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The Los Angeles Times has a story about "the California Fast Food Workers Union," describing it as "the state’s newest labor organization."

The Times writes that "The union is a unique effort that will pave the way for more than half a million workers at fast-food chains across the state to bargain as a single sector — and could chart a course for other industries across the United States.

"Backed by the powerful Service Employees International Union, the California Fast Food Workers Union is the culmination of years of employee walkouts over issues including the handling of sexual harassment claims, wage theft, safety and pay, such as the Fight for $15 movement to increase the minimum wage, organized by SEIU in 2012."

The story goes on:  "The union outlined three priorities: annual wage increases, just-cause protections to prevent employers from arbitrarily firing workers, and ensuring workers have predictable and sustainable schedules, without major changes to their hours.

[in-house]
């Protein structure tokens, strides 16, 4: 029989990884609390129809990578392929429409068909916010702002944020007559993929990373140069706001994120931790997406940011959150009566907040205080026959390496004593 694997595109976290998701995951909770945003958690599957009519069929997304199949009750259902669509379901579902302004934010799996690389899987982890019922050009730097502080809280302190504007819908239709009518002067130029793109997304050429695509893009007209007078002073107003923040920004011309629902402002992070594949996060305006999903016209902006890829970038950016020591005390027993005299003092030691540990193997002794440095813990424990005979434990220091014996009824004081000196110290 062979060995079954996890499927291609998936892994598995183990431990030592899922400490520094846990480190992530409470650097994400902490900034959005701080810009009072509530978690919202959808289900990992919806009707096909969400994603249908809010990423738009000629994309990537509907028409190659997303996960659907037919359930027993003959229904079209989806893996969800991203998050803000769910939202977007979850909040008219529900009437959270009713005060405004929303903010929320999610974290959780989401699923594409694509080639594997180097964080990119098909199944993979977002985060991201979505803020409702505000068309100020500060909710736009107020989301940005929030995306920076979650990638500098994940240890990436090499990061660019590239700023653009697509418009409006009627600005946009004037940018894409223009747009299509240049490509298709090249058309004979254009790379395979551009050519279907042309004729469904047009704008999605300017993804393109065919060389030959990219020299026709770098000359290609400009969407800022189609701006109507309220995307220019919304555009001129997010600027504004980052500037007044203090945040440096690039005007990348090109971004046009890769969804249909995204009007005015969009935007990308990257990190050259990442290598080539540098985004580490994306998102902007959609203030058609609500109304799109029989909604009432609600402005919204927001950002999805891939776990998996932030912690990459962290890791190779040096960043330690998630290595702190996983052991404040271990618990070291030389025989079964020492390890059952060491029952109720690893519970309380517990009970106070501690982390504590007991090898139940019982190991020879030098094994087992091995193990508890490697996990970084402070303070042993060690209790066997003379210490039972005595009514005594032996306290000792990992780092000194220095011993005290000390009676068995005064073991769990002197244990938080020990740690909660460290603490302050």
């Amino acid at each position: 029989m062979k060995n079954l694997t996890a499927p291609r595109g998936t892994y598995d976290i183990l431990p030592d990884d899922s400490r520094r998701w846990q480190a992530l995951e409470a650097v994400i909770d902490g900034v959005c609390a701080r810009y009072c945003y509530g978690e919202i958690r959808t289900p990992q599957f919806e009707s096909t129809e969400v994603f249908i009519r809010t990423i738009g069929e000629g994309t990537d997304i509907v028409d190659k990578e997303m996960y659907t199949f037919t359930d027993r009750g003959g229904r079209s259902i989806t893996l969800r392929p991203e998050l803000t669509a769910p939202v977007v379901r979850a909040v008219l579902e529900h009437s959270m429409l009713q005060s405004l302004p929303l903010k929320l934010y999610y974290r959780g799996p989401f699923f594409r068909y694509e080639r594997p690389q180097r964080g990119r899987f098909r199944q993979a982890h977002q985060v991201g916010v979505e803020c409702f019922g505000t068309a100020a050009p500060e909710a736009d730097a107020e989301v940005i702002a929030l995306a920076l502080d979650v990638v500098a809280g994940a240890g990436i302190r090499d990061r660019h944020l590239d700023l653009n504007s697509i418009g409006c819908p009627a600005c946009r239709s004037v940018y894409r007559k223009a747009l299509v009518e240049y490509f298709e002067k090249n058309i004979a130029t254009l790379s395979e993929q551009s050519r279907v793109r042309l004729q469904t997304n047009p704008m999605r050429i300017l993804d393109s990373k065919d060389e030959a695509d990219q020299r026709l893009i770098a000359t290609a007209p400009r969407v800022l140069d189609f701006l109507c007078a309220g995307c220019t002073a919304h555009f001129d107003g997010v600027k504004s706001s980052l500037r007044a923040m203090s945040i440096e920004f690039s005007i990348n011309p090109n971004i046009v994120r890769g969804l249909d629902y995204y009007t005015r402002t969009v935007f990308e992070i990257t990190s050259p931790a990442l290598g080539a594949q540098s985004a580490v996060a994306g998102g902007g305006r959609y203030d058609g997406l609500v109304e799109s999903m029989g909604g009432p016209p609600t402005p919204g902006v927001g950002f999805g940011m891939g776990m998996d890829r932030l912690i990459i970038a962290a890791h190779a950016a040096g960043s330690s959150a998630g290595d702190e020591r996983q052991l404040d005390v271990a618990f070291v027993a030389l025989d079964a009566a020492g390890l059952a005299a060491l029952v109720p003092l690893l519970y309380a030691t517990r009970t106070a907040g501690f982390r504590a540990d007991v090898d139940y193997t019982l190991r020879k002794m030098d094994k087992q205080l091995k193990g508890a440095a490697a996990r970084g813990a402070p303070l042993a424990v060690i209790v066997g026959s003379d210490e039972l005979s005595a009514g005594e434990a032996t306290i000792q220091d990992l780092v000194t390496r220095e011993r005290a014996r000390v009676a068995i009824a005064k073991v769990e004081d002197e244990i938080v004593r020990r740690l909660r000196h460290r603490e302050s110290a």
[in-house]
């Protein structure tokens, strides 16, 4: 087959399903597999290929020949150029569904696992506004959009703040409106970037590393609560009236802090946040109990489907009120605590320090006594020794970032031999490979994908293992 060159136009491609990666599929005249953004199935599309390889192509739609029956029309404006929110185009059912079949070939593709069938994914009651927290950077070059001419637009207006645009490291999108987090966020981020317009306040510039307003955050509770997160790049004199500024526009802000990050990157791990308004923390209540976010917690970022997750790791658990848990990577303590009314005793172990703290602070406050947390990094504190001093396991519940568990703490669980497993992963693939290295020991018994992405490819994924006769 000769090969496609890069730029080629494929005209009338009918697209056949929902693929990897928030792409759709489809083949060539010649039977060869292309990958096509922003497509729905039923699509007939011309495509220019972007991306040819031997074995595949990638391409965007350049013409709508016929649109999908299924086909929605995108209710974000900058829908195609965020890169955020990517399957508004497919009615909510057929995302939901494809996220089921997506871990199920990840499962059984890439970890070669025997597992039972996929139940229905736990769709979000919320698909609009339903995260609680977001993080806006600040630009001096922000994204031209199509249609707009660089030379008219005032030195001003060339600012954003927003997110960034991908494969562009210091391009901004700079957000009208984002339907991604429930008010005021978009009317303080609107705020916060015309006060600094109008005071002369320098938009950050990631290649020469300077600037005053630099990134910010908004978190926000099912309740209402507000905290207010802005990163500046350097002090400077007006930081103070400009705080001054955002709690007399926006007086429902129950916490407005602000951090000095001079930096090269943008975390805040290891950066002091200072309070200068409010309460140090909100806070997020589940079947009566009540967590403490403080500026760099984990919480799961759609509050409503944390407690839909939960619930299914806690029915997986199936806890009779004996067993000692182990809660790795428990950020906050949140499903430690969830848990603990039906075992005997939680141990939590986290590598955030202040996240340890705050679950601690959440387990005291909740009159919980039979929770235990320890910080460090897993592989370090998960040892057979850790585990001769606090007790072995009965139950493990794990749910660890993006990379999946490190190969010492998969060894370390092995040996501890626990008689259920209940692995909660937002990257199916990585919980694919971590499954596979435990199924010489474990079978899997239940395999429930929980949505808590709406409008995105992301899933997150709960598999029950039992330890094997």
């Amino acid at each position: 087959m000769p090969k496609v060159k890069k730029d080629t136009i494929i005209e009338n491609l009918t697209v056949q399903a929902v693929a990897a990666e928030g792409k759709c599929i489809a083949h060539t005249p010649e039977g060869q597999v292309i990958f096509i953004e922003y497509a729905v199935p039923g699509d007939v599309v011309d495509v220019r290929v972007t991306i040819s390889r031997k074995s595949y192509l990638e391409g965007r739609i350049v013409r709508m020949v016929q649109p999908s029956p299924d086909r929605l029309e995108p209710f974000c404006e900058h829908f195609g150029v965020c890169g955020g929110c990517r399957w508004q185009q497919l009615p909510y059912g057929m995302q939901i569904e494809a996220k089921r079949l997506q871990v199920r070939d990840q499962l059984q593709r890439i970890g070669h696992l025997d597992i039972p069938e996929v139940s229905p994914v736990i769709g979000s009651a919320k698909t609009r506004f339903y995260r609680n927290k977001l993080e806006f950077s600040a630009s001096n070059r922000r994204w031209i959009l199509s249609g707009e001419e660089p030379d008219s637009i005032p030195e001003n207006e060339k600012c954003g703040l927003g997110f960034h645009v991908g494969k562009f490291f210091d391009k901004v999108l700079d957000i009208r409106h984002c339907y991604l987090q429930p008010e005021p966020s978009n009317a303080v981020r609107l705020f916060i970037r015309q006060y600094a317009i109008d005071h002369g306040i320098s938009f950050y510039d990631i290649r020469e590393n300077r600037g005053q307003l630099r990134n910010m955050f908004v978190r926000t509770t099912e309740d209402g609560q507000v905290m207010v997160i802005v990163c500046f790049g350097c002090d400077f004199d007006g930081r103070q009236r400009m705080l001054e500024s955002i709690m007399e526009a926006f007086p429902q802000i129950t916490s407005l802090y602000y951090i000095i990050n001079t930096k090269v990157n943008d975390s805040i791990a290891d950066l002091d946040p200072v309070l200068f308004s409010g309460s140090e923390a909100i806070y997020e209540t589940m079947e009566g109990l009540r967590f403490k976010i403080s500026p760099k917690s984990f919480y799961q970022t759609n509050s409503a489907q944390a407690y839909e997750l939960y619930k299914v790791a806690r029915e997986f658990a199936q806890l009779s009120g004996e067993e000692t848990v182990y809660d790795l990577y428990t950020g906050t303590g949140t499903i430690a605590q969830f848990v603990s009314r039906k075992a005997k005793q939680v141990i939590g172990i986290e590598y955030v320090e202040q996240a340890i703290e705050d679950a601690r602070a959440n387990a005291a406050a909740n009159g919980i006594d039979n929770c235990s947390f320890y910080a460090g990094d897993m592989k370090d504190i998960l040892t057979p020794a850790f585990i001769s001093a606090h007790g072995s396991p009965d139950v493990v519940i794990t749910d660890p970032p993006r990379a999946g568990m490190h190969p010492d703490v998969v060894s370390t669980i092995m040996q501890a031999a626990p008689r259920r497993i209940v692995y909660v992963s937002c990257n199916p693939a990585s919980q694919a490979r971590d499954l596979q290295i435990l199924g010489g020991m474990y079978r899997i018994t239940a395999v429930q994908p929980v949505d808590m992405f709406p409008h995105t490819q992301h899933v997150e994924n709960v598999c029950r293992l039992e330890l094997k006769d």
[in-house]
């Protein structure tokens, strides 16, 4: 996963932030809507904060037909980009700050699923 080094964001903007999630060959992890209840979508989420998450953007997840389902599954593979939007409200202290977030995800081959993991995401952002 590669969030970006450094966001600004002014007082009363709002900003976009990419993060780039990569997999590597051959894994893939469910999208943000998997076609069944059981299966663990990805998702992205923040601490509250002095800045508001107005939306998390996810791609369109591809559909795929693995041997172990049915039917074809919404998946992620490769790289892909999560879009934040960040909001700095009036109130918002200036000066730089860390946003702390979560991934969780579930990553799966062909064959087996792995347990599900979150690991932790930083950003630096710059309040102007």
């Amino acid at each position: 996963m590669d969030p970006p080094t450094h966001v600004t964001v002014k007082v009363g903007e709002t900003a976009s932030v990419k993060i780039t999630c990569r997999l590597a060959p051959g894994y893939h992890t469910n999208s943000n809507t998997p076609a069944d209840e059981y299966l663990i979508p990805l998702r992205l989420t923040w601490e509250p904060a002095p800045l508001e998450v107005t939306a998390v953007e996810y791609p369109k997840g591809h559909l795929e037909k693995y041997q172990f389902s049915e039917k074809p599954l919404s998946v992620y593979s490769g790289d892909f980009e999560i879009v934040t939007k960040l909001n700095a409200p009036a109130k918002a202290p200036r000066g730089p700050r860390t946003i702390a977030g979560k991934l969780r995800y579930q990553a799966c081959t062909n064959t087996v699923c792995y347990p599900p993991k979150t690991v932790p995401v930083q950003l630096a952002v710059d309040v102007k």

"The new organization isn’t a traditional union, instead using the model of a so-called minority union that allows workers to avoid the arduous process of organizing restaurant by restaurant through a formal election process certified by the National Labor Relations Board."

KC's View:

Be interesting to see if this model gets traction and then is applied to other industries, like food retailing.